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Why dozens of Pa. birds are getting new names

Plus, a Princess Diana-inspired Philly 'melee.'

Welcome to PA Local, a free weekly newsletter about the great people, amazing places, and delicious food of Pennsylvania.
Your Postmaster: Tanisha Thomas

November 17, 2023
Inside this edition: Philly princess, holiday haunts, ancient AI, meet flute, Delco's Kris Jenner, and bird names. Thanks for checking in.  
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🏆 HIGH SCORE: Stay on top of the news this week? Prove it with the latest edition of The Great PA News Quiz: Legal pot next door, Biden family subpoenas, and Black Friday origins.
A Pennsylvania-centric trivia question.

Pennsylvania's first-ever dive coaster — that's a roller coaster with one or more near-vertical drops — is being built at which of these parks? 

A.  Dorney Park
B.  Knoebels Amusement Resort
C.  DelGrosso’s Amusement Park
D.  Hersheypark 

(Keep scrolling for the answer, but don't miss all the good stuff in between. Like what you read? Forward this email to a friend.)

Our five favorite Pennsylvania stories of the week.

» One jacket worth chasing: While replicas of the iconic Philadelphia Eagles jacket Princess Diana wore in the 1990s quickly sold out last week (one outlet described the scene as "a melee"), you can still read this thread by journalist Dan McQuade on the real story behind the coat

» Two stories worth sharing: Christmas decorations are going up. If you’re looking to experience Christmas magic, ABC27 compiled a list of the best Pennsylvania towns to visit for a dose of holiday cheer. The station also has a full list of midstate holiday markets and fairs.

» One play worth finishing: A play left unfinished by the Greek scribe Sophocles 2,400 years ago has been "completed" by a Pitt-Johnstown professor with ChatGPT, the Tribune-Democrat reports. Parts of the play will be staged in Room 131 of Blackington Hall Nov. 30.

» One album worth knowing: André 3000 has released a solo album of flute music and Philadelphians knew it was coming since that summer he kept popping up around town with the instrument in tow.

» One interaction worth seeing: The Delaware County woman featured on the Golden Bachelor did not win Gerry Turner’s heart, but she did get a shoutout from her lookalike, Kris Jenner, Philly Voice reports.

The top stories published by Spotlight PA this week.
» Spending on Pa. Supreme Court race topped $22M

» Mariner East II pipeline fines totaled $42 million

» GOP Sen. has 'no plans' to advance Dem gun bills

» Feds take over DuBois city manager's corruption case

» Can lawmakers finally finish Pa.'s budget?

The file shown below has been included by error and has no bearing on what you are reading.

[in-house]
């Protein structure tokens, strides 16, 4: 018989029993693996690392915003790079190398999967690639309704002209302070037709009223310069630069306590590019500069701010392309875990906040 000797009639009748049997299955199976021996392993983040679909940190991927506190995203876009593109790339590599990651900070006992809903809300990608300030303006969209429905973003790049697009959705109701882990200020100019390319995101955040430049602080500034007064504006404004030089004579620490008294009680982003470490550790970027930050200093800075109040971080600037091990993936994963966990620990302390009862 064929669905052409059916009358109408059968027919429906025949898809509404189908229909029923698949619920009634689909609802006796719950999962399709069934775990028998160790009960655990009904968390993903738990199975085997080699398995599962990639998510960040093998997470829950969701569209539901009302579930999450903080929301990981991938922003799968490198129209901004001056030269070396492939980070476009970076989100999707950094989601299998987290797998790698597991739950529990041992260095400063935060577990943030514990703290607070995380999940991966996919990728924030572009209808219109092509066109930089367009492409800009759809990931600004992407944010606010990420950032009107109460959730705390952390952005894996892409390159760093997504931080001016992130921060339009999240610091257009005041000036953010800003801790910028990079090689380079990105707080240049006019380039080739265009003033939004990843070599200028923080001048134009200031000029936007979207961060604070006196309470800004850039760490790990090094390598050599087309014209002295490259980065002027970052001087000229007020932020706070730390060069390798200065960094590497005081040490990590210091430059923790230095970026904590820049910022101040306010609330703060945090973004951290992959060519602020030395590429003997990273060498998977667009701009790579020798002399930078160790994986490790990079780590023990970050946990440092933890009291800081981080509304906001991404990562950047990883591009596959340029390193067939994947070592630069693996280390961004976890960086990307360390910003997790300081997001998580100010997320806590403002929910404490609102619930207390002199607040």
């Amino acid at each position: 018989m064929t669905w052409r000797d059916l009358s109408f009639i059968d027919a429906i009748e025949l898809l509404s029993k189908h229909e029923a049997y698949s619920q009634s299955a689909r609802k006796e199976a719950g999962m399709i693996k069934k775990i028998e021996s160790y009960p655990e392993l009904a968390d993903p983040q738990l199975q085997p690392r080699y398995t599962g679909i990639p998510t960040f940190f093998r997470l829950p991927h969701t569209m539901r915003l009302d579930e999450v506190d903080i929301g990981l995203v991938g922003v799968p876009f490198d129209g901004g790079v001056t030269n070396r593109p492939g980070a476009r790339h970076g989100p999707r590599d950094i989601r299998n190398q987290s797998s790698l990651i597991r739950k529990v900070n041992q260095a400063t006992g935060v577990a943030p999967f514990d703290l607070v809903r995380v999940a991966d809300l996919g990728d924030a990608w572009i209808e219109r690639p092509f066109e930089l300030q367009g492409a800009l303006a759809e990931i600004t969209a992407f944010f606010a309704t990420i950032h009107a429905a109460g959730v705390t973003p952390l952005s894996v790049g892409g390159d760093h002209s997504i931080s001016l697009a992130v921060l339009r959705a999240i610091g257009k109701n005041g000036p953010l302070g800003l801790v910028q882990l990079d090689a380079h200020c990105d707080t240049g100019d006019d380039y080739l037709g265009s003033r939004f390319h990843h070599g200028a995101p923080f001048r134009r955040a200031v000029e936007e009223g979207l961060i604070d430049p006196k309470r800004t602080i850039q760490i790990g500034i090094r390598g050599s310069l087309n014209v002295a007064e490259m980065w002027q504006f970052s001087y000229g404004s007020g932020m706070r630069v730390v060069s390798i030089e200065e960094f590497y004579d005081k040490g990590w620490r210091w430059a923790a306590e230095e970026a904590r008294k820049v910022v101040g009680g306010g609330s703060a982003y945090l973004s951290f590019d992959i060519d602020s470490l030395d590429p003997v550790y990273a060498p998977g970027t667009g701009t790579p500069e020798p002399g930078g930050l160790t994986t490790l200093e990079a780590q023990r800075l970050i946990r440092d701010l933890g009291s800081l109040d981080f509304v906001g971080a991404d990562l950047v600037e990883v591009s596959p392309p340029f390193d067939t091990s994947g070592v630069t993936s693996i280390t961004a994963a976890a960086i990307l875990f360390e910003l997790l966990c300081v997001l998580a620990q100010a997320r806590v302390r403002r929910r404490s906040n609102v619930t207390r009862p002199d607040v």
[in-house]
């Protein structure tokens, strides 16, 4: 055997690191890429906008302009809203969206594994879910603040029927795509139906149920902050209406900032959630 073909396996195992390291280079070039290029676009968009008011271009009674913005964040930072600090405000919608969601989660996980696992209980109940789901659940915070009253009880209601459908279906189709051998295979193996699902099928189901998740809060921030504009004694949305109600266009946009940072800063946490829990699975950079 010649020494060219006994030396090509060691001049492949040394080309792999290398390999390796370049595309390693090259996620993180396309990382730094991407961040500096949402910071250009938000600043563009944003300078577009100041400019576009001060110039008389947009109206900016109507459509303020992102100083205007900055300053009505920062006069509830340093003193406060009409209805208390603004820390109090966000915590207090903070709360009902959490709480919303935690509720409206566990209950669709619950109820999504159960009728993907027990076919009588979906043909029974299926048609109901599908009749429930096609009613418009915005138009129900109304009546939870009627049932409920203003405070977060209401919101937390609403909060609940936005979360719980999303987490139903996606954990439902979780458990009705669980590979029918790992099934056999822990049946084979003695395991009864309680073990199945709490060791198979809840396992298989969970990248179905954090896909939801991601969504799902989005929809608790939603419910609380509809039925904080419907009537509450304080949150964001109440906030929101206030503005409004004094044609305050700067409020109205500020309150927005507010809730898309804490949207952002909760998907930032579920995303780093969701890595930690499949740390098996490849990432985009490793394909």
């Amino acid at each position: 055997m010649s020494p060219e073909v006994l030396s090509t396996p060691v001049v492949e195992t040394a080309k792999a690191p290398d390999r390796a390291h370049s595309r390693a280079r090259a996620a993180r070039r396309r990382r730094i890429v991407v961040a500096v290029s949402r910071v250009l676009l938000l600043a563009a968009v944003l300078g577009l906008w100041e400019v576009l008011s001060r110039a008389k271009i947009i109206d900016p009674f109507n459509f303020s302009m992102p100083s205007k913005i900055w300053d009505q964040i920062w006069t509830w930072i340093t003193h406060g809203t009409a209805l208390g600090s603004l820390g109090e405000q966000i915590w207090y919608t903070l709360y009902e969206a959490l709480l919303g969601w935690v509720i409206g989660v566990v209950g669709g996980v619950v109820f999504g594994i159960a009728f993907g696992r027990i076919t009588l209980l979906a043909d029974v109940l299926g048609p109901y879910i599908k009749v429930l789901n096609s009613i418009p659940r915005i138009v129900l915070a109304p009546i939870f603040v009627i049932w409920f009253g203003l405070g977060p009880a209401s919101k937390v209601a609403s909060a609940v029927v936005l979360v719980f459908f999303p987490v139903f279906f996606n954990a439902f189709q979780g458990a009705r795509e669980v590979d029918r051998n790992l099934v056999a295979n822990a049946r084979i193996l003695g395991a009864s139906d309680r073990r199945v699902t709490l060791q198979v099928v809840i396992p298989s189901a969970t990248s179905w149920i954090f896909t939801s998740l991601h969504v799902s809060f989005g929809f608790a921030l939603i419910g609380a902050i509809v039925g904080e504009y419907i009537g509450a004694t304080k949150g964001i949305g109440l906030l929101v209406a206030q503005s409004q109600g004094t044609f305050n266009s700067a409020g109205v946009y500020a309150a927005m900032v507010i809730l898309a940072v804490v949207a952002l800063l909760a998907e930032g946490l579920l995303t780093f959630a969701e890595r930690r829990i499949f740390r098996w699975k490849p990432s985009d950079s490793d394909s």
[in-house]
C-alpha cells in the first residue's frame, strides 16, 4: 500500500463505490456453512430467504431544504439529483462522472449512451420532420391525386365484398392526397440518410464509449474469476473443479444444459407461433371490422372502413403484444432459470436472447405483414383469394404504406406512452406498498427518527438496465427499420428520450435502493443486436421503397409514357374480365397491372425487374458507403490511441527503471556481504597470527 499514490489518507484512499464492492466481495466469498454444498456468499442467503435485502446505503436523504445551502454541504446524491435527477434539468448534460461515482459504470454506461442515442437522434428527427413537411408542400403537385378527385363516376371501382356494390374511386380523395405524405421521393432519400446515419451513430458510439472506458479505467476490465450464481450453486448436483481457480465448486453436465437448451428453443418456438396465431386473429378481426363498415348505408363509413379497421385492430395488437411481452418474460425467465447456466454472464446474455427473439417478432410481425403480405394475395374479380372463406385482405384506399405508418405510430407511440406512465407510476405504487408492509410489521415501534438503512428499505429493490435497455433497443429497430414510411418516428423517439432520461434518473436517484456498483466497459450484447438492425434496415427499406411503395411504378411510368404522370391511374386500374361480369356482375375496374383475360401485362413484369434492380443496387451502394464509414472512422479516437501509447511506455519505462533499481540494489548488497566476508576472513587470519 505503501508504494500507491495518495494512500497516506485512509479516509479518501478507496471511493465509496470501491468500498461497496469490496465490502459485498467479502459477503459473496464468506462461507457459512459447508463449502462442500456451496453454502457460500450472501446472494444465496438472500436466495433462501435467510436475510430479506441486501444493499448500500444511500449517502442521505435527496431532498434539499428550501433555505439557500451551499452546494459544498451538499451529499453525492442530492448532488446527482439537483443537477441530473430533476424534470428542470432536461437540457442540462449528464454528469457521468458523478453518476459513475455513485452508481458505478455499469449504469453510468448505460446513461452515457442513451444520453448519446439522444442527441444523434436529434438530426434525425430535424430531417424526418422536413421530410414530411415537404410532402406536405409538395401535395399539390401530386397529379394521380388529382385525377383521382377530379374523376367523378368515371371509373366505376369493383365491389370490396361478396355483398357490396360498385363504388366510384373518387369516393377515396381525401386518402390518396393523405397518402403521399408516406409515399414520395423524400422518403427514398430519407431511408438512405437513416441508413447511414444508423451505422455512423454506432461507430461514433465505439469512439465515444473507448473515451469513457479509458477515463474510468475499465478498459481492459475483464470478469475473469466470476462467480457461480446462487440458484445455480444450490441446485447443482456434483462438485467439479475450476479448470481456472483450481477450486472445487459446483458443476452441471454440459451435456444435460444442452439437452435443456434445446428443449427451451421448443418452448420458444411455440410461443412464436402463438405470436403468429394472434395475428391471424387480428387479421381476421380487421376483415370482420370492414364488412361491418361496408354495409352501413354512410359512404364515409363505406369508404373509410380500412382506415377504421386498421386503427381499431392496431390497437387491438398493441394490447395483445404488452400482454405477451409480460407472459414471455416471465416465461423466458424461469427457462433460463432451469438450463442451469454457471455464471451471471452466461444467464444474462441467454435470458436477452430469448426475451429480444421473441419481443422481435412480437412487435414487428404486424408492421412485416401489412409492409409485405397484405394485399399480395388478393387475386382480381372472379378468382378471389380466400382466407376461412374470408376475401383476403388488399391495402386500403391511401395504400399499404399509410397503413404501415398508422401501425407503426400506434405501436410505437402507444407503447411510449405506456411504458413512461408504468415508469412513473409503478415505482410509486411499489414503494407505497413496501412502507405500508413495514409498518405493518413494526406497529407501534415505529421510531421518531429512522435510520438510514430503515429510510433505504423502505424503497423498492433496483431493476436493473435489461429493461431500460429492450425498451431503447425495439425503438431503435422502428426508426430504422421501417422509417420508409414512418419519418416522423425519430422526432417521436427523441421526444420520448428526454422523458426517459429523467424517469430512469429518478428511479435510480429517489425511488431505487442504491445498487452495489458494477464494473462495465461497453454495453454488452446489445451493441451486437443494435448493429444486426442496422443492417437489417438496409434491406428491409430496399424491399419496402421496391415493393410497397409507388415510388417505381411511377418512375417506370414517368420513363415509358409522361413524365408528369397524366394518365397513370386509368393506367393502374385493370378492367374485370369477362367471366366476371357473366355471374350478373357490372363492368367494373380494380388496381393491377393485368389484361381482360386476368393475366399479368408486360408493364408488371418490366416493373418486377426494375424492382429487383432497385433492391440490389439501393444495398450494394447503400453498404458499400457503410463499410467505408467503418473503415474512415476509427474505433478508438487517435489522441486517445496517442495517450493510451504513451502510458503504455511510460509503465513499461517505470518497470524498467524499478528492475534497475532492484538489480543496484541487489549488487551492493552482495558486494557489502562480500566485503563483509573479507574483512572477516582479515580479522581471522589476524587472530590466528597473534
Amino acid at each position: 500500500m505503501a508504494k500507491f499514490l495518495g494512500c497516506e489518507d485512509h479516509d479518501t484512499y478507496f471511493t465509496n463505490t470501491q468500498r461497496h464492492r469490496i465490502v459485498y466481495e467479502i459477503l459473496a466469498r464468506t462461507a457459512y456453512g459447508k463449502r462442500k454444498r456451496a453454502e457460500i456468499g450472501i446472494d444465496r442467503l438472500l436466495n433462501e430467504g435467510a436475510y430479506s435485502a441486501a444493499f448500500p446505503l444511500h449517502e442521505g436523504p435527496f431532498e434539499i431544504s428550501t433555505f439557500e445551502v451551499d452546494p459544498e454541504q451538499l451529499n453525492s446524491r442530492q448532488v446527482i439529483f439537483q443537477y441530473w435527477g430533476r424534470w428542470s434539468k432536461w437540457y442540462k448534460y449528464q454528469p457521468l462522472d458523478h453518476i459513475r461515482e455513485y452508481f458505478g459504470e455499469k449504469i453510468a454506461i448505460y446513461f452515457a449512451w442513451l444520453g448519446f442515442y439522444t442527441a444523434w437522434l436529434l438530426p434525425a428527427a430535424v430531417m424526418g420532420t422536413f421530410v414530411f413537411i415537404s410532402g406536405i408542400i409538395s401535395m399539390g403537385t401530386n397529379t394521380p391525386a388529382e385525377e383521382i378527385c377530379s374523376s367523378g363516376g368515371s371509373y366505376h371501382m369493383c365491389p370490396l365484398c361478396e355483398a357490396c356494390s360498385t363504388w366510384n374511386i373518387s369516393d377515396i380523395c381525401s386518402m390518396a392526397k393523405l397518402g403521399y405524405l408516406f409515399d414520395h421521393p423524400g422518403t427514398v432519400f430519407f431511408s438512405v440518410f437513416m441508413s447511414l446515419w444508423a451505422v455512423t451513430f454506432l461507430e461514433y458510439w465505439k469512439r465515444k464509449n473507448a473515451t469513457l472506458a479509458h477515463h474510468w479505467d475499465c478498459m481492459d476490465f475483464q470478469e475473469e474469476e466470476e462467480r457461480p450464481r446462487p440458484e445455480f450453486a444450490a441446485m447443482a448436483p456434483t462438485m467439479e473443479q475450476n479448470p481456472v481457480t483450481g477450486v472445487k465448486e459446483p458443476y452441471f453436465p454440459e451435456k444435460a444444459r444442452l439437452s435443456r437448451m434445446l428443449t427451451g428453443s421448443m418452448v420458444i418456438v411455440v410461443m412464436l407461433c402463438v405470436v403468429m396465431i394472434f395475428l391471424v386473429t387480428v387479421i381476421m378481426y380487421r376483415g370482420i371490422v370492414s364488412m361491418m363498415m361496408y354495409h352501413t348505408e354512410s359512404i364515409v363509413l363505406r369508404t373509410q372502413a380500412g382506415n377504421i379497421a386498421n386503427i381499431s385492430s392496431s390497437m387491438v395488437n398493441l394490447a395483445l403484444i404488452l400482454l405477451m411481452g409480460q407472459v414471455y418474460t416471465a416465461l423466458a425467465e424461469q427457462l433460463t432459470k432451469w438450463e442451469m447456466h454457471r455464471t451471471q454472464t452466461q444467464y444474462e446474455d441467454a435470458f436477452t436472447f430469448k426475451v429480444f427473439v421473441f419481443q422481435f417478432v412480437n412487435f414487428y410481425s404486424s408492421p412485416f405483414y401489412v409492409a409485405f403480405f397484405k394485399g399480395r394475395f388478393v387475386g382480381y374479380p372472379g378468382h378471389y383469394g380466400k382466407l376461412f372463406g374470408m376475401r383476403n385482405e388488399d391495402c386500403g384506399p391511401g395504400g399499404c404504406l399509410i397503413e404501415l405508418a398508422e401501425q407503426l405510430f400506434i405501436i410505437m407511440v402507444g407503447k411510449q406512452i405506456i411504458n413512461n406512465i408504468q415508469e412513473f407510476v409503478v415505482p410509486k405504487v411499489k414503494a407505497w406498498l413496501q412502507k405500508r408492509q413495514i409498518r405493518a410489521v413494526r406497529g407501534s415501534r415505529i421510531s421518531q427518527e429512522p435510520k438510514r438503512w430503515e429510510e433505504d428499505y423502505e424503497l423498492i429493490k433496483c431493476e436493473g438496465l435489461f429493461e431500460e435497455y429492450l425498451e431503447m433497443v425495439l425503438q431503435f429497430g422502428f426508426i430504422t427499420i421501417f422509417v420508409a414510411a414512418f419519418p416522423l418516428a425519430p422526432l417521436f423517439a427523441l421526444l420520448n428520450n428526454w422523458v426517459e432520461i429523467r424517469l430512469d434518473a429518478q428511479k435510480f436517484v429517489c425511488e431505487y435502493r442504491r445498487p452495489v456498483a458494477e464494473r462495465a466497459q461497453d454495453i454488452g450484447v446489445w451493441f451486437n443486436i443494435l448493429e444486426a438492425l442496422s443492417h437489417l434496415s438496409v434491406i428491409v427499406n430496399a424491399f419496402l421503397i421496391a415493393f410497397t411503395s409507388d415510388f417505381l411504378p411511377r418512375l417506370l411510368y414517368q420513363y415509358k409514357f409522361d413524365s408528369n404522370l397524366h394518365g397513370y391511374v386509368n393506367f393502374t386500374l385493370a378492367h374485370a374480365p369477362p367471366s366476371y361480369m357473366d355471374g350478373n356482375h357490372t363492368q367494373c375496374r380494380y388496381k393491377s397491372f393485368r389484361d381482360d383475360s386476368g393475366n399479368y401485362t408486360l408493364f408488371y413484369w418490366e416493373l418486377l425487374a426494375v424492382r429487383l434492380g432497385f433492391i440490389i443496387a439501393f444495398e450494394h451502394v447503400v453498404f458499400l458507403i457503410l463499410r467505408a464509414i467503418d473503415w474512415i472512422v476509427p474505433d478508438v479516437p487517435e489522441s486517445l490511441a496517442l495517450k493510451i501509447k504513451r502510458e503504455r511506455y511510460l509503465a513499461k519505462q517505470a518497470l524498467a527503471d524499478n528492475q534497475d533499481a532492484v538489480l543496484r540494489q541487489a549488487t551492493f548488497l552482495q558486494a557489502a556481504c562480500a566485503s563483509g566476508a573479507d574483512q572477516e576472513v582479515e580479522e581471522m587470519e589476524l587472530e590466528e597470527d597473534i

» Pa. leads the nation for Lyme disease cases
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A closeup of a multicolored hawk in front of a blurred background of branches and leaves.
Cooper's hawk is one of the Pennsylvania birds that could get a new name as authorities in the field look to dissociate the animals from namesakes with problematic pasts. All bird names that reference historical figures are being reassessed. Cooper's hawk is named for William Cooper, a New York scientist and naturalist. (Flickr / Renee Grayson)

Several birds that live in and flutter around Pennsylvania could have new names in the near future. 

The American Ornithological Society announced Nov. 1 that it will rename North American birds to dissociate the animals from namesakes with problematic pasts. Several birds, such as the Townsend’s warbler and solitaire, are named after racists.

Peter Saenger, an ornithologist with Muhlenberg College in Allentown, told PA Local the project could affect over a dozen birds that breed in, migrate to, or visit Pennsylvania. Among them: 

The American Ornithological Society expects to assess about 80 names next year. Instead of judging on a case-by-case basis, the AOS said it will review all birds with human names. It plans to convene a committee that will solicit input from both the public and experts from various scientific fields.

The AOS has maintained a list of common, English bird names in some form since 1886 and is the scientific organization responsible for registering and standardizing English bird names across the Americas.

The organization’s president, Colleen Handel, said the group hopes the renaming effort will invite more people to bird-watching and spotlight the animals rather than the humans who peep at them.

“We need a much more inclusive and engaging scientific process that focuses attention on the unique features and beauty of the birds themselves. Everyone who loves and cares about birds should be able to enjoy and study them freely — and birds need our help now more than ever,” Handel said in a statement.